Continuing wild family hiking experiences on Vermont’s Long Trail

Backpacking into the wild may seem an odd way to spend your vacation. Rehydrating food, rationing toilet paper and sleeping with a T-shirt over your head to ward off mice isn’t exactly the stuff of dreams. But, in a sense, it is exactly what we need to re-energize and break from the anxiety, stress and overstimulation of our modern work life.

It is the chance to focus deeply on our surroundings, immerse ourselves in the songs of the woods and walk away from cares and sorrows. And it is a chance to celebrate the American wilderness and those who had the foresight to preserve these areas for us to enjoy.

The Long Trail was conceived and built between 1910 and 1930 and was the model for the much-longer Appalachian Trail, which overlaps it for 100 miles. The Long Trail varies from easy strolls along pine needle-covered knolls to rock scrambles, ravines and ledges.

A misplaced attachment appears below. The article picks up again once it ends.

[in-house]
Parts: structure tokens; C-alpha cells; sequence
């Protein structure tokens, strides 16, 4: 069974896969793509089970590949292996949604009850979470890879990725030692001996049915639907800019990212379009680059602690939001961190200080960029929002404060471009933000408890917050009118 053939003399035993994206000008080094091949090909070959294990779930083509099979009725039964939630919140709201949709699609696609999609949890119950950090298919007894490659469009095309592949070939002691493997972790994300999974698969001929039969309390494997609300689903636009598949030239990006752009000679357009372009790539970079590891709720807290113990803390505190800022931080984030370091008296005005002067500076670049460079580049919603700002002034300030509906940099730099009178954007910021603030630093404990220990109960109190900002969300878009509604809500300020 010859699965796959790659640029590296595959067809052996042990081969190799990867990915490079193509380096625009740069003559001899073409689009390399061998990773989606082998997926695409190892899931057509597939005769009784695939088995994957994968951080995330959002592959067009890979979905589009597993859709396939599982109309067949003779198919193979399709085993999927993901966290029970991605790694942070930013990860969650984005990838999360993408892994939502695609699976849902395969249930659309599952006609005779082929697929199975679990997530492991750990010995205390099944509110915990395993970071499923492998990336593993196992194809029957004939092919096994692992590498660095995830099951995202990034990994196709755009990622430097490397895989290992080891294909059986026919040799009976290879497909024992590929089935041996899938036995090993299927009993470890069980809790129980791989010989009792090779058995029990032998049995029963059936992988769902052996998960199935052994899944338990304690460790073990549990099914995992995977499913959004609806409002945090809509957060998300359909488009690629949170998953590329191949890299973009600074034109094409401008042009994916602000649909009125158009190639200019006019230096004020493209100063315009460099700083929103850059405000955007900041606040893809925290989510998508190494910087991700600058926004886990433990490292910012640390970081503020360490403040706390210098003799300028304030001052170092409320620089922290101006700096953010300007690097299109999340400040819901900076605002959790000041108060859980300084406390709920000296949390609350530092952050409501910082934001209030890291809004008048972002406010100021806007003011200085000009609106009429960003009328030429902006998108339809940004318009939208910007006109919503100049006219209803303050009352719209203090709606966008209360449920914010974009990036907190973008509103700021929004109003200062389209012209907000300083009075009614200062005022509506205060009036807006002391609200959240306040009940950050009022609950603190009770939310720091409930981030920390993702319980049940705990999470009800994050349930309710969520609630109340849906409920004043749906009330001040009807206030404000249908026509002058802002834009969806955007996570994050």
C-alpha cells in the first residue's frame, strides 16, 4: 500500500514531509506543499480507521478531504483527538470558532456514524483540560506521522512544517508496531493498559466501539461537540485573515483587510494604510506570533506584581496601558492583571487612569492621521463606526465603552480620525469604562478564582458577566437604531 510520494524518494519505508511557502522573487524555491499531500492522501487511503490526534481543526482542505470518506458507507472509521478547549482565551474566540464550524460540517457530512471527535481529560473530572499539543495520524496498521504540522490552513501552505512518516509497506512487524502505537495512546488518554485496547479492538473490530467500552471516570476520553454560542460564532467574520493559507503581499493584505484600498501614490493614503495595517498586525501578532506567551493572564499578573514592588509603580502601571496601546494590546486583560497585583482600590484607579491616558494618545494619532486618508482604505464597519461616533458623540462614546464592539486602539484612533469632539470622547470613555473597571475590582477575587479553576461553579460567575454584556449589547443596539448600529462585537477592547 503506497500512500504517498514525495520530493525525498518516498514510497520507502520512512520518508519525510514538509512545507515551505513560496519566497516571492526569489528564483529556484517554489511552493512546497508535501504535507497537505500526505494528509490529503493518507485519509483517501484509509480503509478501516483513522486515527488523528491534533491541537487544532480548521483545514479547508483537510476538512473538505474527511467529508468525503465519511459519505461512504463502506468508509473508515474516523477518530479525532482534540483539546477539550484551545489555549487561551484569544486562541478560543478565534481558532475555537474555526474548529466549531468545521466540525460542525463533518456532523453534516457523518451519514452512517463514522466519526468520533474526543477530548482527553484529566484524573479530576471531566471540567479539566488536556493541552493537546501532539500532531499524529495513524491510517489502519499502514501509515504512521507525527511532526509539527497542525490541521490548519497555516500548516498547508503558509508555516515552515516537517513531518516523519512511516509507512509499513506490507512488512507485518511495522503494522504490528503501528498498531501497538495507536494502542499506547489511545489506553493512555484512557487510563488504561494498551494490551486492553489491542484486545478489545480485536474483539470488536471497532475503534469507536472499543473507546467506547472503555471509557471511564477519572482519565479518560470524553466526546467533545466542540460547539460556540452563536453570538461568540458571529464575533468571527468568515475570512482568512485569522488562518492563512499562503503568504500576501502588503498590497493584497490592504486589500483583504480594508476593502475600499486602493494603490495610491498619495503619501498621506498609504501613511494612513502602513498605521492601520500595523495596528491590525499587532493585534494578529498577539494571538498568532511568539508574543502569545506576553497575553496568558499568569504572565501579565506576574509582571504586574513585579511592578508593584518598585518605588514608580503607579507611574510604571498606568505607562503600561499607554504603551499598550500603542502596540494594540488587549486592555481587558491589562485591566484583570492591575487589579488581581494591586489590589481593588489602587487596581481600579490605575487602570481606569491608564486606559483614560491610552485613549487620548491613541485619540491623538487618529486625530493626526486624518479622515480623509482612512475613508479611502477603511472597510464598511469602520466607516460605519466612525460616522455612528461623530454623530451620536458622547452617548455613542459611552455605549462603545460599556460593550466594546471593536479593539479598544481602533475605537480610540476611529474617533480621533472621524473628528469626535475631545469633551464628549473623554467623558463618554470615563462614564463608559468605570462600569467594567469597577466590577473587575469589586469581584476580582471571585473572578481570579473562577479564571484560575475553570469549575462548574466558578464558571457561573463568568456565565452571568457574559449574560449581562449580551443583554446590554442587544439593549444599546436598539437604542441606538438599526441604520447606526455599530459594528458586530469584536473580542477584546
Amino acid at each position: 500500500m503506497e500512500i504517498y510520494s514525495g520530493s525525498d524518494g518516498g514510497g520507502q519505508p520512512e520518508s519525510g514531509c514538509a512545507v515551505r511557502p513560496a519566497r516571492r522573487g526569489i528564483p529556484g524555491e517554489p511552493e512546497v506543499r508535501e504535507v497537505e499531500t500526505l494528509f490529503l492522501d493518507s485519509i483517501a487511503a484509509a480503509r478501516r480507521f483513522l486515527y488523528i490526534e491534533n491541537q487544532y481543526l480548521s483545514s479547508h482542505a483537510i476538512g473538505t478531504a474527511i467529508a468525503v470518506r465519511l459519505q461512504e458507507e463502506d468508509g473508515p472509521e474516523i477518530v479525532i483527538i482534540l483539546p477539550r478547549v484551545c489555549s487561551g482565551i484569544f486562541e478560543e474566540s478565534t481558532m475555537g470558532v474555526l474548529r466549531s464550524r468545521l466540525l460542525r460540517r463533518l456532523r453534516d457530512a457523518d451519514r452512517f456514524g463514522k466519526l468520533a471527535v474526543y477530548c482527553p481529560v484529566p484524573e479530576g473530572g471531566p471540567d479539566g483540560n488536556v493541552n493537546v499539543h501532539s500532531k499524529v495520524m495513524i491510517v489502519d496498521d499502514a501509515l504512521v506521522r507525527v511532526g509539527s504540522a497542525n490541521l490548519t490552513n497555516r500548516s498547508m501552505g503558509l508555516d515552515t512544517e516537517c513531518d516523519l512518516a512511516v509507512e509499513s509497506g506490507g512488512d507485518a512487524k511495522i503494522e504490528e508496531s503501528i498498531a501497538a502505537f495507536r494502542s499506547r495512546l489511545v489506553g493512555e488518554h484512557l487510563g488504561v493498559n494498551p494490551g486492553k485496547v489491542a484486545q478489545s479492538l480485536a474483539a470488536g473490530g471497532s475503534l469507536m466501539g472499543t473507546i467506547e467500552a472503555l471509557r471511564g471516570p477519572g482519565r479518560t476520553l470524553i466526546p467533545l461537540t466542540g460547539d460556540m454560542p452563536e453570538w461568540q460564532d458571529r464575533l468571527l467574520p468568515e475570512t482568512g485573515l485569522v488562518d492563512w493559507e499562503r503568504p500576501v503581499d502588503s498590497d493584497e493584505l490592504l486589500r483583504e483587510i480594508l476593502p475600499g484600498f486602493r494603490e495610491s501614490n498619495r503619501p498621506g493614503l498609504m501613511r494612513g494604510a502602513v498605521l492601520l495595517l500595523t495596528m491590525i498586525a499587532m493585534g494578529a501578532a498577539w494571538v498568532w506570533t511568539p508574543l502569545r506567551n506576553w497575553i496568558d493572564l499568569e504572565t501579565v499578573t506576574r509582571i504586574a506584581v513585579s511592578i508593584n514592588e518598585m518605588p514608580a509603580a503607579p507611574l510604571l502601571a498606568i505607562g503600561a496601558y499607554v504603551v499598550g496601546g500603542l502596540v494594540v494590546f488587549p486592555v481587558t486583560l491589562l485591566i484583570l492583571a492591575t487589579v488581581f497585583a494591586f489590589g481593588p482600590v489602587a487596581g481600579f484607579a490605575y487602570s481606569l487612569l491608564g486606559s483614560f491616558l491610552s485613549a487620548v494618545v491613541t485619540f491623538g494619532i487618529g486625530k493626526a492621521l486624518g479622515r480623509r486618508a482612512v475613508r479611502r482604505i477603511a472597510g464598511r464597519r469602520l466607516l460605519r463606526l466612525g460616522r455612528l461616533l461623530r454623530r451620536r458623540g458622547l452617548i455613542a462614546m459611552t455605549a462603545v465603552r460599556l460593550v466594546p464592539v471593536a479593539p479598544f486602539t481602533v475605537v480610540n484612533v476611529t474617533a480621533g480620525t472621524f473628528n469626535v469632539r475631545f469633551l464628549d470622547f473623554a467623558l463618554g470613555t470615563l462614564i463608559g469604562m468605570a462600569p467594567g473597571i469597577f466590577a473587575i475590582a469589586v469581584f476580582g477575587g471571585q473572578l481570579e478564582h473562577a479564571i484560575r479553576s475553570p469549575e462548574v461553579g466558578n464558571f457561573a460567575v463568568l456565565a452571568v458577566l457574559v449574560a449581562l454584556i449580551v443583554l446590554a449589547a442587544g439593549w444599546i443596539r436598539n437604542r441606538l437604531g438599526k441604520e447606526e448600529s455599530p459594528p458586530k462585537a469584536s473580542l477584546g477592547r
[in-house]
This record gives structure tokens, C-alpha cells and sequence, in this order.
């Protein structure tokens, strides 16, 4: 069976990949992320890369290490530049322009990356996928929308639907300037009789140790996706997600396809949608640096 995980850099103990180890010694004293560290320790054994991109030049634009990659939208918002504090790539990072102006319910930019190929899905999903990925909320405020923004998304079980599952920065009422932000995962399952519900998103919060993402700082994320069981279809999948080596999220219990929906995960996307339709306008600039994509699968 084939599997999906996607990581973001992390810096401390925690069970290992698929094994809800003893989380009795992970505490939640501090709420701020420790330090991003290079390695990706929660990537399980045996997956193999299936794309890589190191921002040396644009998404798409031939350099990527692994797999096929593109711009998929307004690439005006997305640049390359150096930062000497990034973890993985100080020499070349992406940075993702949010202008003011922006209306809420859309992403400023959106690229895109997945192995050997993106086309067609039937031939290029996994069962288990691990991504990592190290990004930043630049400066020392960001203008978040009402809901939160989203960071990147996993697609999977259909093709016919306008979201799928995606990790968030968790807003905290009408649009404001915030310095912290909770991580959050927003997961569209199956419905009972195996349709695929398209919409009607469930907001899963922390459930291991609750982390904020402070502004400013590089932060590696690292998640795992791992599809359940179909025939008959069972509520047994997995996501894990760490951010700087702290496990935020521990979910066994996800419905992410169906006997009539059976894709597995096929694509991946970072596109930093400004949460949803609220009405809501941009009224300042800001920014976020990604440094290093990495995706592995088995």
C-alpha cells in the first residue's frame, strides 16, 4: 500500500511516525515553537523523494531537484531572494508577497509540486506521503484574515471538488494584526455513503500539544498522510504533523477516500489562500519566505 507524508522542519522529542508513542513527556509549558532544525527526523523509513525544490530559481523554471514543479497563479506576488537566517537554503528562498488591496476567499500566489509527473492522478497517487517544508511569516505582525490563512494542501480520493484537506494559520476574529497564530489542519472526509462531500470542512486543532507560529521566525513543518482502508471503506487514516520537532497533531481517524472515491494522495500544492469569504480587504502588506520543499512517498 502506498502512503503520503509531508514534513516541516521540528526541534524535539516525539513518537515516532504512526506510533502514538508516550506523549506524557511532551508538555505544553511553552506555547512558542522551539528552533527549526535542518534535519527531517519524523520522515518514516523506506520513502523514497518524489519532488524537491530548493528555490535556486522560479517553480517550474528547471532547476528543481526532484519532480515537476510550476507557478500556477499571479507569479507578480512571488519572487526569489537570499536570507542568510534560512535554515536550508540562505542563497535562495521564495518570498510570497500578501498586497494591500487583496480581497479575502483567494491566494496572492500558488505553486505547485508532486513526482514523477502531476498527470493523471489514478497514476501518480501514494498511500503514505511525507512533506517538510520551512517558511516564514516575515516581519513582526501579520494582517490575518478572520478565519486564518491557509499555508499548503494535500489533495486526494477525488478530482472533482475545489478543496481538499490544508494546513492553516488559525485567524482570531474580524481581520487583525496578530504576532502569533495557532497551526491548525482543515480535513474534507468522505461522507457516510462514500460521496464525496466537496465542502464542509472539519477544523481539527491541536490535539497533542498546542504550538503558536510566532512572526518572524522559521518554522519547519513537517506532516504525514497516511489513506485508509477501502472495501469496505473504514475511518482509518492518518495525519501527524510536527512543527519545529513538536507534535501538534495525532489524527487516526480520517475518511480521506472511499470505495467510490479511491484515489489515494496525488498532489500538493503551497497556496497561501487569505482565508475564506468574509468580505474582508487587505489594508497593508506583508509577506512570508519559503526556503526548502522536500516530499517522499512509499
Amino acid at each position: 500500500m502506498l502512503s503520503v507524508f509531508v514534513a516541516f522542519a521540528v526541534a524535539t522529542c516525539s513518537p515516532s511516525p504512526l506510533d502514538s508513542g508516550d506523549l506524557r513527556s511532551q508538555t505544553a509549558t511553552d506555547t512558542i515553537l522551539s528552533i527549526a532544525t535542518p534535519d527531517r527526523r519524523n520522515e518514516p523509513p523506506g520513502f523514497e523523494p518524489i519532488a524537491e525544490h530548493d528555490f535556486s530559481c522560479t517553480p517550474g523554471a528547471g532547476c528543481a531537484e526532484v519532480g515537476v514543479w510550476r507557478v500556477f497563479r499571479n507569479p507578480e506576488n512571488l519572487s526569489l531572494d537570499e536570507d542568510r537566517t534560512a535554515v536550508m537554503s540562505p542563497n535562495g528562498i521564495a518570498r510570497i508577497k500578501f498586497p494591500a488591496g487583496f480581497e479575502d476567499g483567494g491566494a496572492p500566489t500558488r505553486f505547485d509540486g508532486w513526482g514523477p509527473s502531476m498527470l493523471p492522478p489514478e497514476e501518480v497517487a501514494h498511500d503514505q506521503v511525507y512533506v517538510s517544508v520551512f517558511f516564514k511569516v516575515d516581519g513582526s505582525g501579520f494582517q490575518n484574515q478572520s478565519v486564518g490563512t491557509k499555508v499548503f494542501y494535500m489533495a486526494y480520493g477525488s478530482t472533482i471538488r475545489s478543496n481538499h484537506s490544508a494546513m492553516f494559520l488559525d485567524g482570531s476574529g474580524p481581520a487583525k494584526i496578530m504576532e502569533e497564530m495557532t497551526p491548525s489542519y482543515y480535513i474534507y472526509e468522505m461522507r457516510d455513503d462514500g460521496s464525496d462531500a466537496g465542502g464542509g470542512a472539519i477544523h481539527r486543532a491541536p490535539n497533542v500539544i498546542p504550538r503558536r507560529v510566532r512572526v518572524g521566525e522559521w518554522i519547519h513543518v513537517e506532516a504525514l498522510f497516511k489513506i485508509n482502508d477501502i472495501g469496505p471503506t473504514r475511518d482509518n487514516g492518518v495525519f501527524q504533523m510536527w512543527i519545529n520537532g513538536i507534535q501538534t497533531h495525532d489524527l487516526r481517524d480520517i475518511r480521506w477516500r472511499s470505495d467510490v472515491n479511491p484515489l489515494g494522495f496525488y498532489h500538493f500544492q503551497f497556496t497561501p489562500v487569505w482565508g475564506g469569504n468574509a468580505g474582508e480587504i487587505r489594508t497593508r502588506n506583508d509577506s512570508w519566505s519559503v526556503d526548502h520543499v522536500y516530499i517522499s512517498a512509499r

But the biggest challenges are the numerous steep downhills where you haved to scoot down long ledges and use tree branches to stop from sliding. There are rustic, comfortable shelters beside water sources that dot the trail every 8 miles or so, and tenting is allowed along the trail in most areas.

Some of the shelters are breathtaking historic log cabins or stone shelters. On the trail, there is a feeling of connection to the many people who hiked or cut trail here long ago.

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